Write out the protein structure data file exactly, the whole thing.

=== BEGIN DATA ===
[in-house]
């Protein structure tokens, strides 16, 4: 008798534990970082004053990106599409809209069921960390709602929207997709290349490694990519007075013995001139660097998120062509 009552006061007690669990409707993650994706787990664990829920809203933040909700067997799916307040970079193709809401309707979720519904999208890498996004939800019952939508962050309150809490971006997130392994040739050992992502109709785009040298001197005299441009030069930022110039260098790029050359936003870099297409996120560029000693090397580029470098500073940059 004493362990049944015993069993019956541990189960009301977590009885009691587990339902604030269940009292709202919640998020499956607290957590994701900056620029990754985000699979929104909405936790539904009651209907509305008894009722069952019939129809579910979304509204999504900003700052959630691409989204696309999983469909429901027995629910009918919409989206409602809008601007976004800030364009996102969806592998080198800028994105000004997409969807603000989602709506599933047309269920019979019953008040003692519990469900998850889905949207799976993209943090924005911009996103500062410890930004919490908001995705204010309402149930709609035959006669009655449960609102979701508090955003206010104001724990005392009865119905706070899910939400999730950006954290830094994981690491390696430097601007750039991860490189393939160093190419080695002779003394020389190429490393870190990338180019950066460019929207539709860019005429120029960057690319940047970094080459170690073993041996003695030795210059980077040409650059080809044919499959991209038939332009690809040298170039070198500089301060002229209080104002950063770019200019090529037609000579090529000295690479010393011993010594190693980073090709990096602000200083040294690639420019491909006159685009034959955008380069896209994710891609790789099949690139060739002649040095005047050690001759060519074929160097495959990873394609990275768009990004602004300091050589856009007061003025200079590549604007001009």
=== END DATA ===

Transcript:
[in-house]
């Protein structure tokens, strides 16, 4: 008798534990970082004053990106599409809209069921960390709602929207997709290349490694990519007075013995001139660097998120062509 009552006061007690669990409707993650994706787990664990829920809203933040909700067997799916307040970079193709809401309707979720519904999208890498996004939800019952939508962050309150809490971006997130392994040739050992992502109709785009040298001197005299441009030069930022110039260098790029050359936003870099297409996120560029000693090397580029470098500073940059 004493362990049944015993069993019956541990189960009301977590009885009691587990339902604030269940009292709202919640998020499956607290957590994701900056620029990754985000699979929104909405936790539904009651209907509305008894009722069952019939129809579910979304509204999504900003700052959630691409989204696309999983469909429901027995629910009918919409989206409602809008601007976004800030364009996102969806592998080198800028994105000004997409969807603000989602709506599933047309269920019979019953008040003692519990469900998850889905949207799976993209943090924005911009996103500062410890930004919490908001995705204010309402149930709609035959006669009655449960609102979701508090955003206010104001724990005392009865119905706070899910939400999730950006954290830094994981690491390696430097601007750039991860490189393939160093190419080695002779003394020389190429490393870190990338180019950066460019929207539709860019005429120029960057690319940047970094080459170690073993041996003695030795210059980077040409650059080809044919499959991209038939332009690809040298170039070198500089301060002229209080104002950063770019200019090529037609000579090529000295690479010393011993010594190693980073090709990096602000200083040294690639420019491909006159685009034959955008380069896209994710891609790789099949690139060739002649040095005047050690001759060519074929160097495959990873394609990275768009990004602004300091050589856009007061003025200079590549604007001009």